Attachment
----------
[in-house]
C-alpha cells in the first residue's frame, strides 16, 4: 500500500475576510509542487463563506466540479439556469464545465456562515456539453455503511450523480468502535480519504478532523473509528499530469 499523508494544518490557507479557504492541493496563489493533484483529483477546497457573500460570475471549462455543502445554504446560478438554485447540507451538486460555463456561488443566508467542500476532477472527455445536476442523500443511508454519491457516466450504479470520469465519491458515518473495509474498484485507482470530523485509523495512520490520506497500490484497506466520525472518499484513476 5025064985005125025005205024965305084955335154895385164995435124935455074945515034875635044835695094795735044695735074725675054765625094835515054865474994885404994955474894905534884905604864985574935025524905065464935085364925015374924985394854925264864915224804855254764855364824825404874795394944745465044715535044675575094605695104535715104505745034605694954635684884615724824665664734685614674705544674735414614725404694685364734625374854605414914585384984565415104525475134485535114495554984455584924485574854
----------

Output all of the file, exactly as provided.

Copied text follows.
[in-house]
C-alpha cells in the first residue's frame, strides 16, 4: 500500500475576510509542487463563506466540479439556469464545465456562515456539453455503511450523480468502535480519504478532523473509528499530469 499523508494544518490557507479557504492541493496563489493533484483529483477546497457573500460570475471549462455543502445554504446560478438554485447540507451538486460555463456561488443566508467542500476532477472527455445536476442523500443511508454519491457516466450504479470520469465519491458515518473495509474498484485507482470530523485509523495512520490520506497500490484497506466520525472518499484513476 5025064985005125025005205024965305084955335154895385164995435124935455074945515034875635044835695094795735044695735074725675054765625094835515054865474994885404994955474894905534884905604864985574935025524905065464935085364925015374924985394854925264864915224804855254764855364824825404874795394944745465044715535044675575094605695104535715104505745034605694954635684884615724824665664734685614674705544674735414614725404694685364734625374854605414914585384984565415104525475134485535114495554984455584924485574854